Crosslake: School board learns about ENVoY training, hears board election results
The Crosslake Community School Board learned more about ENVoY, a set a nonverbal classroom management skills, at its Monday, Nov. 13, board meeting.
Marilyn McKeehan, who works with schools to help implement ENVoY strategies, gave the board an overview of the program, in which teachers use body language and other nonverbal techniques to manage their classrooms.
As of Monday, 20 teachers and staff members at CCS had had some form of ENVoY training. Director Todd Lyscio said that by Thursday, almost 100 percent of staff members will have had at least introductory training. If Crosslake wants to become an official ENVoY certified school, which some board members have expressed interest in, McKeehan said at least 80 percent of teachers and staff members would have to be ENVoY certified.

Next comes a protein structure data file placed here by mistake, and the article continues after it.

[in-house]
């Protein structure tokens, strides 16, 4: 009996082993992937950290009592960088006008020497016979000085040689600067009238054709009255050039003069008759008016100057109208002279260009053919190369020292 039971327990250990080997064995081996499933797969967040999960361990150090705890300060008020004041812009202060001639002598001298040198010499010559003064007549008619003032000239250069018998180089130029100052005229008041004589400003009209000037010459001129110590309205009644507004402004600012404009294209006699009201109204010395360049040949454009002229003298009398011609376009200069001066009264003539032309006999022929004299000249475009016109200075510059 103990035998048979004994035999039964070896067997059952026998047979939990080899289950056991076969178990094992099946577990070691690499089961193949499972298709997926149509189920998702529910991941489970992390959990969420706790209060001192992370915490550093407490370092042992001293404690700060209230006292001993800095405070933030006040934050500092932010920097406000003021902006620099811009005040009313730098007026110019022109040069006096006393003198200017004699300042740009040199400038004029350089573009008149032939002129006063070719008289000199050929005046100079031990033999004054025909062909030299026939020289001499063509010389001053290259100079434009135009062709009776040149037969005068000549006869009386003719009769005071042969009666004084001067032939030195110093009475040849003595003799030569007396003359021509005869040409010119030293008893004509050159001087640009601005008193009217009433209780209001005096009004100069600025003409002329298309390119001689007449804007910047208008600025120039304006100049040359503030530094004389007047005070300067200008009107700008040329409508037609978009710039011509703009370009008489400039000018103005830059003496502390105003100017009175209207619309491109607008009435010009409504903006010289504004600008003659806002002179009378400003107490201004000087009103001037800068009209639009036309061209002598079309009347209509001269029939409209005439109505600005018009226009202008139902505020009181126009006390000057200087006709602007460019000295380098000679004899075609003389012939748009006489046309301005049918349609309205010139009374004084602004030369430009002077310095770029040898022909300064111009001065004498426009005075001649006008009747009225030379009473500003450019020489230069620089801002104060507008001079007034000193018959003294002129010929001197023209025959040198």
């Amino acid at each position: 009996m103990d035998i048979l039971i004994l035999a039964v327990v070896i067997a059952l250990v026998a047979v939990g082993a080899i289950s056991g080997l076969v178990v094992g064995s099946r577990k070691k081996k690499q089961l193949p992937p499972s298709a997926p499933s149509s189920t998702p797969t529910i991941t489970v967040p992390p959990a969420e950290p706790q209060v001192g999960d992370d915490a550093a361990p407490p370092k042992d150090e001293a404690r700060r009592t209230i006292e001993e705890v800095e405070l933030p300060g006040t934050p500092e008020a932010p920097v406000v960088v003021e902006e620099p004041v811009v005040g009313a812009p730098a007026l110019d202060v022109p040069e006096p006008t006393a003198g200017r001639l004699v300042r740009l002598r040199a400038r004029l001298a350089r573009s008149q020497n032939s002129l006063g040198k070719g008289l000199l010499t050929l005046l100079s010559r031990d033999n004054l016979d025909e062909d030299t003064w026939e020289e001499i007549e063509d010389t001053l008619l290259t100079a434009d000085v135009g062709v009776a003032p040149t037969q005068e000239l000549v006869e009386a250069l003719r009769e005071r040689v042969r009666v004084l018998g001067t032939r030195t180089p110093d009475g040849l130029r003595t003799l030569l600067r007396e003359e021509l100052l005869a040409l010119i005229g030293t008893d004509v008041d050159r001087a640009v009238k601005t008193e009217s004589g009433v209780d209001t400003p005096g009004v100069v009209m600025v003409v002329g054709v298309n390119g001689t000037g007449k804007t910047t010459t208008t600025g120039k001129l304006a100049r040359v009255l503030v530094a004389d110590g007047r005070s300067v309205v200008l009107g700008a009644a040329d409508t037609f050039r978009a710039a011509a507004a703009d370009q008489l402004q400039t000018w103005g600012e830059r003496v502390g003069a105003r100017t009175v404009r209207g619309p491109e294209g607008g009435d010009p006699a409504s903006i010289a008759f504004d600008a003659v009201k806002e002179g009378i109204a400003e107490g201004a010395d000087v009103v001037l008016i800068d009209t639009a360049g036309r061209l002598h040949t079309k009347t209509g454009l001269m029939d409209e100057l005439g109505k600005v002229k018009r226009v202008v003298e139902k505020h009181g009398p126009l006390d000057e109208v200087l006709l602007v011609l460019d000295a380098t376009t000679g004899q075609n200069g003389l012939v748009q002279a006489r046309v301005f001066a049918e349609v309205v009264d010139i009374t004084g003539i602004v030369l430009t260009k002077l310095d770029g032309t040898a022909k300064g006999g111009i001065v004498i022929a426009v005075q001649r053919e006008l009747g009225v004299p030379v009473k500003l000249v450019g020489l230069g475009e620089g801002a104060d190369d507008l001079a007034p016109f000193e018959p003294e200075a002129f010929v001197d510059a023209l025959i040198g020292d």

Though no one at Crosslake is officially certified yet, the board is looking into that in the future.
School board elections
The school board held elections for 2018 on Oct. 24 and 26. Two teachers, Lisa Steffen and Lance Swanson, were elected to two-year terms on the board and will succeed current teacher representatives Lisa Schumacher and Patty Durham.
Mara Powers, who was appointed to fill the rest of a vacated term in September, was also elected for a two-year term.
Parent representative Jeremy Max was re-elected for another two-year term.
Other board members are teacher Bev Loeffler, parents Lori Scharenbroich and Kysa Corbett, and community representative Karen Larson.
In other business Monday, the board:
• Heard that attendance for October was 89.08 percent.
• Heard that enrollment is around 205 students, though the number constantly fluctuates. Lyscio estimated attendance to be about 213 by the end of the week.
• Tabled discussion on budget revisions for next month so board members can have more time to look over materials.
• Discussed the idea of officially designating a portion of the new school property as a school forest, but because Crosslake Community School will not own the building or land, board members agreed they would have to talk with the LAKE Foundation. Having an official school forest could qualify the school for specific grants and Department of Natural Resources programs.
• Approved the 2017-18 staff evaluation model.